Pacifica Network Welcomes WMTN: The Student Powered Station in Sewanee, TN

Members of the 2024 WMTN student crew.

WMTN-LP is a radio station at St. Andrew’s Sewanee School in Tennessee, run by students but catering to both students and the entire community on the mountain. It started 20 years ago, beginning in a hangout room on campus, akin to a closet. Now, however, they have both received many nominations and won national awards, most recently the Pacifica Network video contest and their nominations at the Intercollegiate Broadcasting System. WMTN plays an important role connecting their community and providing students a voice and space to practice advocating for themselves. 

The station revamped around 2020 and has grown massively in the last couple years, with students and faculty teaching themselves and each other how to manage programming, and DJ. The ethos of WMTN the radio has been focused on effort and putting the work in to learn, improve, and grow. In this interview Faculty Sponsor James Ankley and senior DJ Mariah Maxam discuss this, WMTN’s history, current student projects, and upcoming work.

St. Andrew's Sewanee School in Tennessee

Responses have been edited for length, order, and clarity. 

Grey Cooper: What drove the creation of a school radio station from a hangout room? 

James Ankley: We have a famous alum – his name is Bud Walters – he said, man, I’d really like to get a radio station going at this high school, my alma mater, and that was in 2002. He owns 33 radio stations. Most of them are big commercial operations, FM 100,000 Watts, you know, major market kind of radio stations. So he thought, Well, I’m not going to do that on this little mountain top in Tennessee, but I could you know, endow my school, my alma mater with a modest low power radio station, which he did in 2002. The station went on the air in 2004. And then what happened is, it went through a couple personnel changes in terms of who was running the station, and it kind of fell into what I call sort of an unattended jukebox for a number of years. During COVID my wife and I were like, ‘hey, let’s wander around, see what’s around campus. And what’s this door go to’ and it was the radio station. It was downstairs in a little tiny cubicle, you know, it was just like this little tiny room, crammed full of microphones and it really did look like somebody’s closet. I’ve done media and music my whole life and know a lot about recording technology – knew nothing about radio. But I knew all the stuff that would allow you to put stuff onto the radio. So over the course of the two years, my mantra was, ‘I don’t know let’s figure it out together.’ We began to get some traction in 2022. I appointed a student station manager. We built the desk I’m sitting at, we put this together ourselves. We built the computer ourselves, I mean literally from the ground up the squares on the wall. Being better is always the goal.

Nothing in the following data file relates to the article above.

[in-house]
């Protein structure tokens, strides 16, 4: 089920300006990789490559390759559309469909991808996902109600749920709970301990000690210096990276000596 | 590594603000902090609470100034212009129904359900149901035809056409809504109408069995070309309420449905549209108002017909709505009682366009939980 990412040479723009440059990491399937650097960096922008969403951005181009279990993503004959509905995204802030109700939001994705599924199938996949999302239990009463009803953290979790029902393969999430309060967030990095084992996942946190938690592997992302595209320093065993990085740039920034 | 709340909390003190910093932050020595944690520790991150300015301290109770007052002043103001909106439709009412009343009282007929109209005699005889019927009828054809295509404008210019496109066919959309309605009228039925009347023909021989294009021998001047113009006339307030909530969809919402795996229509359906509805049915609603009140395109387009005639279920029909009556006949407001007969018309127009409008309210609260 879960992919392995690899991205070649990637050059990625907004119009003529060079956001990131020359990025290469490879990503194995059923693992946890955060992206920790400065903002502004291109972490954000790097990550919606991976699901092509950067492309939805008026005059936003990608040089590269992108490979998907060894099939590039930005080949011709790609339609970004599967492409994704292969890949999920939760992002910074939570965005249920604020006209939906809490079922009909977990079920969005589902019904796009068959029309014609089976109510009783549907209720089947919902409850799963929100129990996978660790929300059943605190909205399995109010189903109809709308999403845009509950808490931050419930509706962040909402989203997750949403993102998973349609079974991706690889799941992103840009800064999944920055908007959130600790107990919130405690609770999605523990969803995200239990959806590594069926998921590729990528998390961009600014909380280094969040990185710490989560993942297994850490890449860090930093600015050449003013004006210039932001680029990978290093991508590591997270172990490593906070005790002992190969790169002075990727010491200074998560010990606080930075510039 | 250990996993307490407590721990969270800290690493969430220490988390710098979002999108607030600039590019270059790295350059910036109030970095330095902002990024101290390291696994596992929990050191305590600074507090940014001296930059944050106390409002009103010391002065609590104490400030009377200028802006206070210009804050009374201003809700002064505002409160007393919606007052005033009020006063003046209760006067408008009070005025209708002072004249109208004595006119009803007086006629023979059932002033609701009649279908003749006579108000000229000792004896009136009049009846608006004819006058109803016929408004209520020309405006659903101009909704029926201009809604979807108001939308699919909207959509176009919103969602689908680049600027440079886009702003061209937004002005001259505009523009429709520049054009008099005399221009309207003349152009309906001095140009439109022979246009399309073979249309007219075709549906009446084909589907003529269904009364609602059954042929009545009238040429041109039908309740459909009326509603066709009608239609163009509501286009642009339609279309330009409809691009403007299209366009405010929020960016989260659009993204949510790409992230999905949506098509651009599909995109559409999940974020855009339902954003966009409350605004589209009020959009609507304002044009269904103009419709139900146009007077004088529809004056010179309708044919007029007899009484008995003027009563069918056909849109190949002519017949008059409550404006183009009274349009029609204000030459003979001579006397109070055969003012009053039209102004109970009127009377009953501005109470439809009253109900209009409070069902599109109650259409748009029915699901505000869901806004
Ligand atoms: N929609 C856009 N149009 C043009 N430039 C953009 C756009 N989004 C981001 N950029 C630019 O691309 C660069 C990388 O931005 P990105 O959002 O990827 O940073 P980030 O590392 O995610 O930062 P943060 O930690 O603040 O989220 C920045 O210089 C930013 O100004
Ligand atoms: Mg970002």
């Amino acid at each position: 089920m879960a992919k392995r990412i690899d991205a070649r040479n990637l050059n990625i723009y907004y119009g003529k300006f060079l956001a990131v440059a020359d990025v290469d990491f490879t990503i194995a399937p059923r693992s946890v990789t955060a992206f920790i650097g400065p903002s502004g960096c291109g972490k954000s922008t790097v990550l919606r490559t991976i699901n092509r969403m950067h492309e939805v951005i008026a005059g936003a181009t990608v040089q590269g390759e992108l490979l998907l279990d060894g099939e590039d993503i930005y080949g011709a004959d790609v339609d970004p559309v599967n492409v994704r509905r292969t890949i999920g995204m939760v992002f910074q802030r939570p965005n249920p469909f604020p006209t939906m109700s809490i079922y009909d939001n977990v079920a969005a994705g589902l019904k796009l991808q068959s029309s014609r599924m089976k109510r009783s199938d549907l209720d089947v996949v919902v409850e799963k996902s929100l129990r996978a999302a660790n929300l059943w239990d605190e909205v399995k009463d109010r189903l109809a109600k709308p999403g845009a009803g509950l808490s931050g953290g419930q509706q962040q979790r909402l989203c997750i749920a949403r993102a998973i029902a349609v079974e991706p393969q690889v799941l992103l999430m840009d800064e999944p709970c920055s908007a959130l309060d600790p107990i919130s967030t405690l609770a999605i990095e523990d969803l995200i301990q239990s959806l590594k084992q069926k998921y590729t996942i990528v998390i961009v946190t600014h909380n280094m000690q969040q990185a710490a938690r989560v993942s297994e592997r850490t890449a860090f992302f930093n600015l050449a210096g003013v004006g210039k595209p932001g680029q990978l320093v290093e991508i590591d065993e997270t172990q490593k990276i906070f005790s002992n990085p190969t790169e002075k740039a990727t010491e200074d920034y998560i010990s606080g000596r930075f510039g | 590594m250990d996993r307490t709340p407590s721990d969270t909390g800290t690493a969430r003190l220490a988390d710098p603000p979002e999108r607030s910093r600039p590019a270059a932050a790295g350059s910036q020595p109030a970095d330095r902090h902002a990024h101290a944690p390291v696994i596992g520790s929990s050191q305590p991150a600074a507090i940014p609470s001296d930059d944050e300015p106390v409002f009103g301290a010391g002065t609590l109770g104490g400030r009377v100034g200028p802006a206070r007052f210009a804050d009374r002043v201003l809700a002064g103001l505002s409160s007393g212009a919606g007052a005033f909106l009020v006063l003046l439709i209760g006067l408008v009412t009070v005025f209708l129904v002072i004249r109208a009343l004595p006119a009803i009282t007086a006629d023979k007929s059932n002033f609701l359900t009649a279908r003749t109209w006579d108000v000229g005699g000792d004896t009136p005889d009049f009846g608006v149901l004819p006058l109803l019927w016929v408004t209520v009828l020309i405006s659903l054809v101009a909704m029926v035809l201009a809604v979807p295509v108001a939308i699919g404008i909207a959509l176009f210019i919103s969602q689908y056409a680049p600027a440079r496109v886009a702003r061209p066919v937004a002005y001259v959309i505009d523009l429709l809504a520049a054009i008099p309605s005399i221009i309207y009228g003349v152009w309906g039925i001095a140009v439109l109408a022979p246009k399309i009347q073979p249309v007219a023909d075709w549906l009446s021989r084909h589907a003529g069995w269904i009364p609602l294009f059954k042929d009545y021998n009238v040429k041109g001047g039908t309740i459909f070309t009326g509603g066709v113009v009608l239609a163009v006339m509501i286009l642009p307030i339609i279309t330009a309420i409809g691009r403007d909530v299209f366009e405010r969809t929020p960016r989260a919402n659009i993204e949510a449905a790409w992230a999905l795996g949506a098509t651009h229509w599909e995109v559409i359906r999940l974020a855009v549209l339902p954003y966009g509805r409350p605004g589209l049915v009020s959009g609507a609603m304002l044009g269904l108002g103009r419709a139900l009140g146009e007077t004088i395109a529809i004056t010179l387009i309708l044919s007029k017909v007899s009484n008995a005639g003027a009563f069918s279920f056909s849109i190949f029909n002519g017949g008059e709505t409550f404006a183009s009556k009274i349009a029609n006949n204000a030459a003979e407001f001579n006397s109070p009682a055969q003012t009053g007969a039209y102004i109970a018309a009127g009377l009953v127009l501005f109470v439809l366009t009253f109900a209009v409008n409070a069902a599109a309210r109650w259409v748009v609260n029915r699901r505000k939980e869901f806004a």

The Drury Radio award said ‘yeah, you guys are great’. So they gave us a couple national awards, which is kind of cool. I like to measure things and so I’m like ‘okay, my goal is to get one nomination out of these 50 categories.’ Turns out we get six nominations. And out of those six nominations, we get two wins, which is pretty exciting. First time out of the box. Now we have 35 hours of live DJs per week on the air. It addresses everybody on the mountain, which is you know, a really mixed bag of people. 

Grey Cooper: You recently won the Pacifica Network 2-Minute Tour contest. This is a contest to encourage PN Affiliates in making “get to know our station” videos. Can you talk about your experience with that? 

Mariah Maxam: It took us… I want to say two or three days  to record and then a day to actually shoot the video. We did this within a very short amount of time. I was really shocked that we did it with literally three days. 

Grey Cooper:  Mariah, what do you focus on when you’re DJing? 

Mariah Maxam: I share personal experiences and I have a show called, No Tea, No Shade, where I share personal experiences and hopefully somebody can learn from them and don’t do the same mistakes that I did. I’m just putting all that information out there to give insight on situations I’ve been in, and then with Headmaster’s Corner, we come up with different topics; we get community members, faculty, students, or just anybody in Sewanee.


WMTN studio in Sewane, TN. All photos used with permsission of WMTN

Grey Cooper: Do students keep going in radio and journalism related studies? 

James Ankley: I don’t push going into radio. What I recommend is that you become a better person. And that this job  – we don’t call it a class, although it is – will help you do that. It will help you communicate better. We don’t know how to talk for five minutes and make sense. Mariah does because she does her No Tea No Shade. … [Speaking]’s a fundamental skill, because we still teach students to write in high school, but I don’t know that we teach them to speak.

We have one boy going into radio. He’s gonna go to Motlow State, they have got a huge radio program, but he’s also still working at WCYX, which is a literally mom and pop radio station. 

Mariah Maxam: Charlie’s working down there and Lydia is going to ETSU

Grey Cooper: What upcoming projects are you excited for? 

James Ankley: We’re trying to share that we won this Pacifica contest. And we got nominated for 15 awards for IBS. But we’re excited for next year because there’s lots of new things that are coming down the pipe as well. We want to get into sports broadcasting and having more direct involvement with the community at large and inviting guest DJs to voice track, for example. We’ve been doing a lot of specialty shows. I think next year that hopefully they’ll do a lot more of those.